edited by William G. Grabb and M. Bert Meyers, 548 pp, with illus, $48.50, Little Brown & Co, 1975.
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This book is a well-organized, comprehensive review of skin flaps and their multifaceted uses in the expanding field of reconstructive surgery.
The book is divided into two distinct parts. The first ten chapters are concerned with modern investigation into experimental aspects of skin flaps, with excellent discussions of the pathophysiology of the delay phenomenon, as well as the effects of radiation, anesthetic agents, and hyperbaric oxygen on skin flap survival.
The second and largest part of the book contains 31 chapters and is concerned with the design, indications, and clinical uses of skin flaps in reconstructive surgery. It is divided into the broad categories of skin flaps of the head and neck, trunk, upper extremities, and lower extremities and contains outstanding chapters on the deltopectoral flap, groin flap, forehead flap, and tongue flaps, as well as many others. Basic principles are stressed by many of the contributing authors, and the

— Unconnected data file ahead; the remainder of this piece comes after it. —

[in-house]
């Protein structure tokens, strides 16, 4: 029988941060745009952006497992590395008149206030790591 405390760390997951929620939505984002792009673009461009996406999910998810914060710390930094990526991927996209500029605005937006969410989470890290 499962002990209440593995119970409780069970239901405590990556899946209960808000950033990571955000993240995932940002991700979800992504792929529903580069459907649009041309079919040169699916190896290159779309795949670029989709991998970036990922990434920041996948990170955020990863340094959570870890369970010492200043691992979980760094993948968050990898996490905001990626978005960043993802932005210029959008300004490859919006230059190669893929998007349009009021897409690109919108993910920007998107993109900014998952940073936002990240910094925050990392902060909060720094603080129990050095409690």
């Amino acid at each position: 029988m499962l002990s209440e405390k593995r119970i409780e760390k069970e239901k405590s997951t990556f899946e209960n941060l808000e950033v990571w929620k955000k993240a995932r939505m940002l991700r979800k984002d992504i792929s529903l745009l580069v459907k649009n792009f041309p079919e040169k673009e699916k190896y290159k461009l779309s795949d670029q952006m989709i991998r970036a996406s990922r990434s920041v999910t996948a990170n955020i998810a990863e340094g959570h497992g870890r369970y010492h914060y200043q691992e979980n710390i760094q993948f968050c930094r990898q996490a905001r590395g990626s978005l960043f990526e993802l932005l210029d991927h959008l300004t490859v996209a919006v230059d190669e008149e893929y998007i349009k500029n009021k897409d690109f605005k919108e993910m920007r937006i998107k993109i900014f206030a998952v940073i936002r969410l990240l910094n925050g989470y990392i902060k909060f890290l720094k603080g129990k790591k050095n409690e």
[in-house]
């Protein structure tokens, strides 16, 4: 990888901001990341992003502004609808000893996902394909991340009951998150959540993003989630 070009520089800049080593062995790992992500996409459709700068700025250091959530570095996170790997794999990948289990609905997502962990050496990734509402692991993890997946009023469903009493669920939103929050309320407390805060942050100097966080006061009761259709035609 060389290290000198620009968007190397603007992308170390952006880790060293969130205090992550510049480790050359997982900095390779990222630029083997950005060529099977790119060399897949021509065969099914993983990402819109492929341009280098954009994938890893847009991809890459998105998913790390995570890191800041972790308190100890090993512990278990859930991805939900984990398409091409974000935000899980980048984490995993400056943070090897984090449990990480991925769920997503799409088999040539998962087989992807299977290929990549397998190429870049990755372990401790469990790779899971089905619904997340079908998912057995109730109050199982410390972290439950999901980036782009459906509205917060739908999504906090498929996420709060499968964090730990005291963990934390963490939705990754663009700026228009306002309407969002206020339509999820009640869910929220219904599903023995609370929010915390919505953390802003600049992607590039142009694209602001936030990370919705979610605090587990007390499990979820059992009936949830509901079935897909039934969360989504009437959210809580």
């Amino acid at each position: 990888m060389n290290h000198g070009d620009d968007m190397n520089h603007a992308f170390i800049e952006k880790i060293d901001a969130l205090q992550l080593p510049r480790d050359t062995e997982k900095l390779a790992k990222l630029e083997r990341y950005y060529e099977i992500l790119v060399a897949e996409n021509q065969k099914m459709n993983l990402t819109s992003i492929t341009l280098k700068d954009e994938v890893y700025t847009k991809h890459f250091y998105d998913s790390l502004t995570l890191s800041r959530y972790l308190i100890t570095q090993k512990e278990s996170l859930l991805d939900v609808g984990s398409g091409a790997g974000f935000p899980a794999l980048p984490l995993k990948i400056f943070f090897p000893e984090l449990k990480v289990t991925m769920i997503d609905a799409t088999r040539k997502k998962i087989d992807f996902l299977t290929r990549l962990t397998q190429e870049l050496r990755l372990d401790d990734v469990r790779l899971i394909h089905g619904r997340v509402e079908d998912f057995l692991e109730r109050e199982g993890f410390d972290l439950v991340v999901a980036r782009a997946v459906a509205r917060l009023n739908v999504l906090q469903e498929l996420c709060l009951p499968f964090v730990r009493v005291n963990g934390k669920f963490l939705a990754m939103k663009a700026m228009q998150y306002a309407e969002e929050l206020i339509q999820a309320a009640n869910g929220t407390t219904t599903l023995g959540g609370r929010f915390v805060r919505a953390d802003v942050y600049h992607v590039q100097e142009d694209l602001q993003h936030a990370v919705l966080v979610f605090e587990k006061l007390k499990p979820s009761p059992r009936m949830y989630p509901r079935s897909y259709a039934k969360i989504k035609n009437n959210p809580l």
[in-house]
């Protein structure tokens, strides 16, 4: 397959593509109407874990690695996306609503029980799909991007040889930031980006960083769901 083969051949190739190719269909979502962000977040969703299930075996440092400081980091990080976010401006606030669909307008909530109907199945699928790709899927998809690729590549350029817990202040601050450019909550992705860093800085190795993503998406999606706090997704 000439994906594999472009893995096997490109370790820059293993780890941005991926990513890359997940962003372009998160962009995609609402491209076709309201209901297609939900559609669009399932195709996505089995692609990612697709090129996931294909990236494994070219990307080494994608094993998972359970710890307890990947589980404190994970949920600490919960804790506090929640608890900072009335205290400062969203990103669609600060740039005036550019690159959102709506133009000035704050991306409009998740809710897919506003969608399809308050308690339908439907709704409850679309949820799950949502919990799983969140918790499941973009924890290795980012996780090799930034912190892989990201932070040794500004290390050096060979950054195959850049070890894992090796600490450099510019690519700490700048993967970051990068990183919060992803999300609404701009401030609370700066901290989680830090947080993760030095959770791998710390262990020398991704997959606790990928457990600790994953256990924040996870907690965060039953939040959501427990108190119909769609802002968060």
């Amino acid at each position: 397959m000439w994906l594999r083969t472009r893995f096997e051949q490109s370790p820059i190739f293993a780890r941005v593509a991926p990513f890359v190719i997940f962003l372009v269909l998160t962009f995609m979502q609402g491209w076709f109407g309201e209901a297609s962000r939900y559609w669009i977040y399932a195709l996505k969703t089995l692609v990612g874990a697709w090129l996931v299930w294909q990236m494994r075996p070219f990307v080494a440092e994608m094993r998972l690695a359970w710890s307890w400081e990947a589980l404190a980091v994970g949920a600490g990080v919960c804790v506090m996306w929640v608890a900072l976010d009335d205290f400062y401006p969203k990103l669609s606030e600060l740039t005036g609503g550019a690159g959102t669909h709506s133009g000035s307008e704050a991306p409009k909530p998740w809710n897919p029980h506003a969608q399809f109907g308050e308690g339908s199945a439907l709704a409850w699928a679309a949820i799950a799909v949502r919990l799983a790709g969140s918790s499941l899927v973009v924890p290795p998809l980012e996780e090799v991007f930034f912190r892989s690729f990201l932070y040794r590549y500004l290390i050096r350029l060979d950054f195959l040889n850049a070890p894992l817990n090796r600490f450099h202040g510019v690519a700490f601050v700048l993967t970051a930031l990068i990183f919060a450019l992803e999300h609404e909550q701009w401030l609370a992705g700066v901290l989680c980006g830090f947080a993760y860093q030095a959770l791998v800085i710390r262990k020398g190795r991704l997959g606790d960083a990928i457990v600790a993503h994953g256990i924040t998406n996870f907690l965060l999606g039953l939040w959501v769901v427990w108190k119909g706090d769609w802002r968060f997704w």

COCHRAN TC. Skin Flaps. Arch Surg. 1976;111(7):833. doi:10.1001/archsurg.1976.01360250109032